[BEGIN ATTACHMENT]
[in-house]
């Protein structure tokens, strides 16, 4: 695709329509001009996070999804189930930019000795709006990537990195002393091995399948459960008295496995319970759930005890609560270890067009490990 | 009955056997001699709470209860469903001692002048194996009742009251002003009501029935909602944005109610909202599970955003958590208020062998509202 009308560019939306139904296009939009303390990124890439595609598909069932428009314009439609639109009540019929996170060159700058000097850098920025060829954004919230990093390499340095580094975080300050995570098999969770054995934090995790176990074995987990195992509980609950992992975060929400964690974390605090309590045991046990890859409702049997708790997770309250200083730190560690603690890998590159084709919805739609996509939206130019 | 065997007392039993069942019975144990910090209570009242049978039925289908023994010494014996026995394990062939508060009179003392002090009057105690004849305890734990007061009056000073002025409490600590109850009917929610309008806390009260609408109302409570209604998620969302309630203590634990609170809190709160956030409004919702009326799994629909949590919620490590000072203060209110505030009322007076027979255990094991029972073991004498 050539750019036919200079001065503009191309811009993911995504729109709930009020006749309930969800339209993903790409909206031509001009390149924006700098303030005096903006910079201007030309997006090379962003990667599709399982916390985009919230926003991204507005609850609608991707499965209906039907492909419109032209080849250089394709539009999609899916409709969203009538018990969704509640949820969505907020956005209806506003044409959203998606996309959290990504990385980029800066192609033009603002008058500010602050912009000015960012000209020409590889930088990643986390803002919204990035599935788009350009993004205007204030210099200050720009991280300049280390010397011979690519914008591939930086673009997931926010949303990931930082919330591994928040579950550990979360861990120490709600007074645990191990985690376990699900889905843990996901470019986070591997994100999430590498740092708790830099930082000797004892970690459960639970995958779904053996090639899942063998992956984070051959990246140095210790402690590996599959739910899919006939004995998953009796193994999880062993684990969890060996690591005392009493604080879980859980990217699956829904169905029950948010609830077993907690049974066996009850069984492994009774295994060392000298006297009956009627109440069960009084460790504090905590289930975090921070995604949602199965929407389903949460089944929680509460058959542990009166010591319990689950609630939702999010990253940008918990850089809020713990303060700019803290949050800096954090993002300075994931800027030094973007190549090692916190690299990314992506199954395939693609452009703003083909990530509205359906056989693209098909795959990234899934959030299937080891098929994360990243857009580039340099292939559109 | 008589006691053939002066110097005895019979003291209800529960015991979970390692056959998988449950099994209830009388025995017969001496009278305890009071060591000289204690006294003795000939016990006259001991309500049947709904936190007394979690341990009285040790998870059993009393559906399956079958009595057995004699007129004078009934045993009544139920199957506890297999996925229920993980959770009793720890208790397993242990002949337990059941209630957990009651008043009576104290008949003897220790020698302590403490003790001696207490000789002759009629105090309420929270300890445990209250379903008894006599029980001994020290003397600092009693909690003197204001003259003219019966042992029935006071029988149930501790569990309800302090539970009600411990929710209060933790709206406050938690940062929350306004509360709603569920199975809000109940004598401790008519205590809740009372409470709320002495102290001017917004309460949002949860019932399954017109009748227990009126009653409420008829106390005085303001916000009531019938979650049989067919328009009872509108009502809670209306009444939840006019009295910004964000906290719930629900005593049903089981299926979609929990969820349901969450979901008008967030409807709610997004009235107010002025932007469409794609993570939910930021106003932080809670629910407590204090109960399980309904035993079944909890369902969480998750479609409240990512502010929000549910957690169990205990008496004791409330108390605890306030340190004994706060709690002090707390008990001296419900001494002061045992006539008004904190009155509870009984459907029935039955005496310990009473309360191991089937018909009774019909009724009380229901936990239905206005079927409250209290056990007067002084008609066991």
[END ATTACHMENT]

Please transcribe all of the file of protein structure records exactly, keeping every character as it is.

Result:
[in-house]
């Protein structure tokens, strides 16, 4: 695709329509001009996070999804189930930019000795709006990537990195002393091995399948459960008295496995319970759930005890609560270890067009490990 | 009955056997001699709470209860469903001692002048194996009742009251002003009501029935909602944005109610909202599970955003958590208020062998509202 009308560019939306139904296009939009303390990124890439595609598909069932428009314009439609639109009540019929996170060159700058000097850098920025060829954004919230990093390499340095580094975080300050995570098999969770054995934090995790176990074995987990195992509980609950992992975060929400964690974390605090309590045991046990890859409702049997708790997770309250200083730190560690603690890998590159084709919805739609996509939206130019 | 065997007392039993069942019975144990910090209570009242049978039925289908023994010494014996026995394990062939508060009179003392002090009057105690004849305890734990007061009056000073002025409490600590109850009917929610309008806390009260609408109302409570209604998620969302309630203590634990609170809190709160956030409004919702009326799994629909949590919620490590000072203060209110505030009322007076027979255990094991029972073991004498 050539750019036919200079001065503009191309811009993911995504729109709930009020006749309930969800339209993903790409909206031509001009390149924006700098303030005096903006910079201007030309997006090379962003990667599709399982916390985009919230926003991204507005609850609608991707499965209906039907492909419109032209080849250089394709539009999609899916409709969203009538018990969704509640949820969505907020956005209806506003044409959203998606996309959290990504990385980029800066192609033009603002008058500010602050912009000015960012000209020409590889930088990643986390803002919204990035599935788009350009993004205007204030210099200050720009991280300049280390010397011979690519914008591939930086673009997931926010949303990931930082919330591994928040579950550990979360861990120490709600007074645990191990985690376990699900889905843990996901470019986070591997994100999430590498740092708790830099930082000797004892970690459960639970995958779904053996090639899942063998992956984070051959990246140095210790402690590996599959739910899919006939004995998953009796193994999880062993684990969890060996690591005392009493604080879980859980990217699956829904169905029950948010609830077993907690049974066996009850069984492994009774295994060392000298006297009956009627109440069960009084460790504090905590289930975090921070995604949602199965929407389903949460089944929680509460058959542990009166010591319990689950609630939702999010990253940008918990850089809020713990303060700019803290949050800096954090993002300075994931800027030094973007190549090692916190690299990314992506199954395939693609452009703003083909990530509205359906056989693209098909795959990234899934959030299937080891098929994360990243857009580039340099292939559109 | 008589006691053939002066110097005895019979003291209800529960015991979970390692056959998988449950099994209830009388025995017969001496009278305890009071060591000289204690006294003795000939016990006259001991309500049947709904936190007394979690341990009285040790998870059993009393559906399956079958009595057995004699007129004078009934045993009544139920199957506890297999996925229920993980959770009793720890208790397993242990002949337990059941209630957990009651008043009576104290008949003897220790020698302590403490003790001696207490000789002759009629105090309420929270300890445990209250379903008894006599029980001994020290003397600092009693909690003197204001003259003219019966042992029935006071029988149930501790569990309800302090539970009600411990929710209060933790709206406050938690940062929350306004509360709603569920199975809000109940004598401790008519205590809740009372409470709320002495102290001017917004309460949002949860019932399954017109009748227990009126009653409420008829106390005085303001916000009531019938979650049989067919328009009872509108009502809670209306009444939840006019009295910004964000906290719930629900005593049903089981299926979609929990969820349901969450979901008008967030409807709610997004009235107010002025932007469409794609993570939910930021106003932080809670629910407590204090109960399980309904035993079944909890369902969480998750479609409240990512502010929000549910957690169990205990008496004791409330108390605890306030340190004994706060709690002090707390008990001296419900001494002061045992006539008004904190009155509870009984459907029935039955005496310990009473309360191991089937018909009774019909009724009380229901936990239905206005079927409250209290056990007067002084008609066991």